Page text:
EAU-1-10Wordle showing the top words used in the #EAU16 Twitter feed.


EAU-1-11Most retweeted tweets during #EAU16.


Despite that, the social media highlight was yet to come: the famous BJUI SoMe awards! The urologic Twitterati gathered in the beautiful roof-top lounge in Munich city centre for the “cult awards” as Prokar Dasgupta (@prokarurol), BJUI Editor-in-chief, justifiably stated. We warmed up with wine or beer and felt the suspense increasing when everybody was waiting for Declan’s last-minute slide editing to the start the show. Prokar honoured the Twitter community for their huge engagement. While everybody was enjoying the show, we were coming closer to the most awaited prize: the @BJUIjournal best selfie award! Morgan Roupret (@MRoupret) and Angelika Cebulla (@AngelikaCebulla) were fighting hard for it, but it the end Maria Ribal (MariaJRibal) raced ahead and won the coveted award. But the show wasn’t over and the best was still to come in the final round: the @BJUIjournal Social Media Award 2016. Stacy Loeb (@LoebStacy) made a great proof-of-principle when initiating the #ILookLikeAUrologist campaign, which reached close to 1,000 tweets and was the well deserved award winner.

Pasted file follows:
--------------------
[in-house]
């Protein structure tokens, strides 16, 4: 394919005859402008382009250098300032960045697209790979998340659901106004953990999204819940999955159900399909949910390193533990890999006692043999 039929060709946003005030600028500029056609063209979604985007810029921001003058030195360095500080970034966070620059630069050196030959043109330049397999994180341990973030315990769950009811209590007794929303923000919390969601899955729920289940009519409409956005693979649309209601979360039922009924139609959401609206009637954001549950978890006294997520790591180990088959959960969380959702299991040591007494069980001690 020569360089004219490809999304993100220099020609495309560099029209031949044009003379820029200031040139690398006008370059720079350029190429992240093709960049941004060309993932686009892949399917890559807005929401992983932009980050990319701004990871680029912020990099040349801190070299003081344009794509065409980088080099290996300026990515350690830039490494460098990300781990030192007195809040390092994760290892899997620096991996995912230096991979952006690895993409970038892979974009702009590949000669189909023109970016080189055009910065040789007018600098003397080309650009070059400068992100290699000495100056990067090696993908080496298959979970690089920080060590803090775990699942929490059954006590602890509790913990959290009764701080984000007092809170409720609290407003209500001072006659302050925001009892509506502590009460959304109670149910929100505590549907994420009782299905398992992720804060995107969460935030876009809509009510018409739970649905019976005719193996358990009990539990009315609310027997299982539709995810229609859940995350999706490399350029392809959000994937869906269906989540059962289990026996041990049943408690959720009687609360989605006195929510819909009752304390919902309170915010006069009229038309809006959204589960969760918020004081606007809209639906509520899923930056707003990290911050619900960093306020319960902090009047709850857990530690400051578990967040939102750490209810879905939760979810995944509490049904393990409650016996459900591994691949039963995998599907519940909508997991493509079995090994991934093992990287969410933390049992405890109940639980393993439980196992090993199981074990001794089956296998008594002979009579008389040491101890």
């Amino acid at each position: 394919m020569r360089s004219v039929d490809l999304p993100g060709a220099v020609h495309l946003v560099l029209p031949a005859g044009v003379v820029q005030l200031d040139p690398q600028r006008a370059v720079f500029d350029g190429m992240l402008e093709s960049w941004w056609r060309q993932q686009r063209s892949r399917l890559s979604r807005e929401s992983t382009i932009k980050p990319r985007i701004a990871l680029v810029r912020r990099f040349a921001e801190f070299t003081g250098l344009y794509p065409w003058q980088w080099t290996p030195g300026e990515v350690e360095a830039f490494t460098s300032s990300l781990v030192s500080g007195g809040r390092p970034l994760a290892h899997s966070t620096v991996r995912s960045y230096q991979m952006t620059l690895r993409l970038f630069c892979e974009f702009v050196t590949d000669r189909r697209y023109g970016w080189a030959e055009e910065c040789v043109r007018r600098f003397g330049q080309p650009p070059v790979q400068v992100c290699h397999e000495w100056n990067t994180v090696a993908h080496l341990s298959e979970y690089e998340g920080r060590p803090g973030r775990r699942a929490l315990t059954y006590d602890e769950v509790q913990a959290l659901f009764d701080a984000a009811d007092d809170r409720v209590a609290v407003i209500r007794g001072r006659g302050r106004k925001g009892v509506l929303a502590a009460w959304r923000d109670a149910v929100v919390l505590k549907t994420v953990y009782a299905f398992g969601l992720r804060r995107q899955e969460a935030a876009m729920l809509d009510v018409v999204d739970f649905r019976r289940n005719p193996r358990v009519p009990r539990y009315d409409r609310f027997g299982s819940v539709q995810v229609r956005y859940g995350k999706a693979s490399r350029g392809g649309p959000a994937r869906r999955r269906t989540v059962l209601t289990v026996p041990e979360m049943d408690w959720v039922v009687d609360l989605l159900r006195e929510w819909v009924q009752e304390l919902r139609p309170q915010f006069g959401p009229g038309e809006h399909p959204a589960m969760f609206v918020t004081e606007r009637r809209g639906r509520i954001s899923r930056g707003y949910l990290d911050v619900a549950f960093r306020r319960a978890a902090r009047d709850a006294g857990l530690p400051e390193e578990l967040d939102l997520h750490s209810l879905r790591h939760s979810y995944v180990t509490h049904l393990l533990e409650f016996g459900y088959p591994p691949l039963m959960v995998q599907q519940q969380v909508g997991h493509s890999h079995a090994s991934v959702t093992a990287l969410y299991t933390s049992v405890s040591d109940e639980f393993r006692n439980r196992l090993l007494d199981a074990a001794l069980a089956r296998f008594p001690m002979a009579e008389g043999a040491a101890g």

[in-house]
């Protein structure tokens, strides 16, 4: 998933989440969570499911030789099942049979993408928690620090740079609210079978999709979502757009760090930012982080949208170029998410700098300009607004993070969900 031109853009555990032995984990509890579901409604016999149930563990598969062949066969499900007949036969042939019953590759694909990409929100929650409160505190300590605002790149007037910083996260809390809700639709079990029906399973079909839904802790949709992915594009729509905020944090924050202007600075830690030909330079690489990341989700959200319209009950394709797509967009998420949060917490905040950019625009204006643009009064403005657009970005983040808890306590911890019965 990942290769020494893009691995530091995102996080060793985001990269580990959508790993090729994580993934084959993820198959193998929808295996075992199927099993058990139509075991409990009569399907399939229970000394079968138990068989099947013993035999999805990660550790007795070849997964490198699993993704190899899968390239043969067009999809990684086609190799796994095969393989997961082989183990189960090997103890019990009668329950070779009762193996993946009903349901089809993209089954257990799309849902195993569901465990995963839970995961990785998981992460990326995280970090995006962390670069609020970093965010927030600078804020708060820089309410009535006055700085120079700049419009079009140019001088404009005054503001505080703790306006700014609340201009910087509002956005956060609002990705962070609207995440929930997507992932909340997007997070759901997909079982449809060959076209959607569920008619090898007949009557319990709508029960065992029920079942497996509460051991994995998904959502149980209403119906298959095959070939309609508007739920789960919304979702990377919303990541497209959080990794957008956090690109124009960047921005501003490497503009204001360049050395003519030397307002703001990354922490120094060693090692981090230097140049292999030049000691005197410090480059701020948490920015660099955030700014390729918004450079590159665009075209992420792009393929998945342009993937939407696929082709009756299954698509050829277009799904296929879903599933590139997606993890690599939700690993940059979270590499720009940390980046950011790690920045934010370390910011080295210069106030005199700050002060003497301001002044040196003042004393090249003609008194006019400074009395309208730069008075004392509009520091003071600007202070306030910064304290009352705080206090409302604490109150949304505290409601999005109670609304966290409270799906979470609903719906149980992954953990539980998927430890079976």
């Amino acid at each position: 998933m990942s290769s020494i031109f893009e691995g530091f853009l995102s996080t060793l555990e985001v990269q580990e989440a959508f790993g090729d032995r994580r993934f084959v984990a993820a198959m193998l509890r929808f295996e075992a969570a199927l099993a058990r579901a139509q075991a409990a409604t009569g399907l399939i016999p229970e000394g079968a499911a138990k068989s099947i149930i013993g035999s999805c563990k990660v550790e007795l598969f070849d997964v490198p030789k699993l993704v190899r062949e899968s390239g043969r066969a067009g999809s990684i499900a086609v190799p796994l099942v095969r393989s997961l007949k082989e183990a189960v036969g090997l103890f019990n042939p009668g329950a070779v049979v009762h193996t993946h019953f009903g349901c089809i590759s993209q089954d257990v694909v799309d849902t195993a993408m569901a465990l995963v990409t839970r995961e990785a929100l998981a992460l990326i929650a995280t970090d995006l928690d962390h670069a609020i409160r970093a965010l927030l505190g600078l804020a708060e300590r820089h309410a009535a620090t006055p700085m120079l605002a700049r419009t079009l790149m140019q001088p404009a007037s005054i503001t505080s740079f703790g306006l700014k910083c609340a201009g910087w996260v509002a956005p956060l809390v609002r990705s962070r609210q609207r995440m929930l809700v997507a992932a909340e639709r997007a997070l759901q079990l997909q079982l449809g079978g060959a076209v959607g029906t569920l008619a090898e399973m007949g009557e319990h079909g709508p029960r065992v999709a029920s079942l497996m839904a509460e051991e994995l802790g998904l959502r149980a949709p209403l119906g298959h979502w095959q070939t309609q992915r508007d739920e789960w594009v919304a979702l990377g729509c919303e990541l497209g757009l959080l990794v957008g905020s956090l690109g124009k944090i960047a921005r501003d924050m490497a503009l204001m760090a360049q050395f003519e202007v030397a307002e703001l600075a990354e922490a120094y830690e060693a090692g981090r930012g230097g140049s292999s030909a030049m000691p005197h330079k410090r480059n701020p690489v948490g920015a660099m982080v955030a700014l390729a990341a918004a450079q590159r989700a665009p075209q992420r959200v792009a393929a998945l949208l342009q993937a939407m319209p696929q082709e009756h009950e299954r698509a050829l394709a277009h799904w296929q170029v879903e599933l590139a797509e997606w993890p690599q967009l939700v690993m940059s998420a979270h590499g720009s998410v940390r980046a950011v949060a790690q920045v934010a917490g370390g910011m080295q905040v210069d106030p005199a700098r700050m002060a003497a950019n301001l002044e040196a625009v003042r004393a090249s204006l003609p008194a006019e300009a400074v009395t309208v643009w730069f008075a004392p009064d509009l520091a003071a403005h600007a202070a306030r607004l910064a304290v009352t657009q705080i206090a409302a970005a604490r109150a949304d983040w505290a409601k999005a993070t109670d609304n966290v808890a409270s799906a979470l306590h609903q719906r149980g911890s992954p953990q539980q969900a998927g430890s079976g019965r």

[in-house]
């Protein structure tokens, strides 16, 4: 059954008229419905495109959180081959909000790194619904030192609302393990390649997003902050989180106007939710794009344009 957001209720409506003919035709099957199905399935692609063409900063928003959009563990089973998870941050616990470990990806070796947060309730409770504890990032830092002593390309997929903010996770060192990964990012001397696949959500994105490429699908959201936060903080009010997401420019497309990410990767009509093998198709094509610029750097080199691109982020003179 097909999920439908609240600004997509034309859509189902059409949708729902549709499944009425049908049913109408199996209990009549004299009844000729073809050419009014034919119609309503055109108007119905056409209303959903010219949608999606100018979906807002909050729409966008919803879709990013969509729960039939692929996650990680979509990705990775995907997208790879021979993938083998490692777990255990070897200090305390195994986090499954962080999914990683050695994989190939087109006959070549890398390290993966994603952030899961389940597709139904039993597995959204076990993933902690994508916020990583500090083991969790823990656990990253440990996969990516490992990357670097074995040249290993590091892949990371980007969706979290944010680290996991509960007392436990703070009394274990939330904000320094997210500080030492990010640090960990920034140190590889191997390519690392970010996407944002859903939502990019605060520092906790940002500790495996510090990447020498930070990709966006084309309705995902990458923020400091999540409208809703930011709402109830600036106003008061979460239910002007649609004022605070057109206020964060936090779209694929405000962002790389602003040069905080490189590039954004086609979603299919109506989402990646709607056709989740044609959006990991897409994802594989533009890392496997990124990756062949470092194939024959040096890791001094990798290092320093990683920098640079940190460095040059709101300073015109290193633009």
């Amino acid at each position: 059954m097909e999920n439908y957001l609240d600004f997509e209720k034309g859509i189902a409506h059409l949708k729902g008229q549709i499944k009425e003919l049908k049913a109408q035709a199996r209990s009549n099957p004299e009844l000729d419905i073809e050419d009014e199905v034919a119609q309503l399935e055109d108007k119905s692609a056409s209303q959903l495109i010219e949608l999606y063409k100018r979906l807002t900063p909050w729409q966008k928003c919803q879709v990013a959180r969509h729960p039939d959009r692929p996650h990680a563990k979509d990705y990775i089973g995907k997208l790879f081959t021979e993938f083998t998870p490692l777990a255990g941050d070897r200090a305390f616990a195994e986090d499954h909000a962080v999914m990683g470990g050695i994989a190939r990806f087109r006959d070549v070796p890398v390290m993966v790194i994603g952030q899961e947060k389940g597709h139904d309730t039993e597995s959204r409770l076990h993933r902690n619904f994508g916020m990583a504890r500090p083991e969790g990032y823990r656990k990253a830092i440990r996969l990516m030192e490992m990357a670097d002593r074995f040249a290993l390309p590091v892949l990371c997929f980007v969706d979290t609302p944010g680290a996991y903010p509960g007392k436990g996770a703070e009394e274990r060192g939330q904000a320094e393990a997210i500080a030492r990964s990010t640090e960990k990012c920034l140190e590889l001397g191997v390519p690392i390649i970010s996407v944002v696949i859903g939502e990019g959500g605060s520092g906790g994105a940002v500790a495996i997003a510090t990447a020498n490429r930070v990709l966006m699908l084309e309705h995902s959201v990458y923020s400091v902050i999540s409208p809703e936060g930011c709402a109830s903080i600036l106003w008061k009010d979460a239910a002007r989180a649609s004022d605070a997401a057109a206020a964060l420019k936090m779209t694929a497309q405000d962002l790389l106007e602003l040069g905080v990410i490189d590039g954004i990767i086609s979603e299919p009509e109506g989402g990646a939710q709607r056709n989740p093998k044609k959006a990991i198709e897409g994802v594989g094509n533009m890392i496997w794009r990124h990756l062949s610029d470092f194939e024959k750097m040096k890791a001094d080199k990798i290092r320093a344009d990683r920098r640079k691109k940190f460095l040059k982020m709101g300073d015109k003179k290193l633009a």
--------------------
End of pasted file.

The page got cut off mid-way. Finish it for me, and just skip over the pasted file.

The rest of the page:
EAU-1-12Stacy Loeb receiving the prestigious BJUI Social Media Award 2016 from Prokar Dasgupta and Declan Murphy

For more details of the Award winners look out for Declan’s forthcoming blog, coming to this site soon.

Congratulations to all social media entrepreneurs! Stay tuned for EAU congress days 3 and 4! Peace, love and #urology!


Hendrik Borgmann, Urologist, Mainz/Vancouver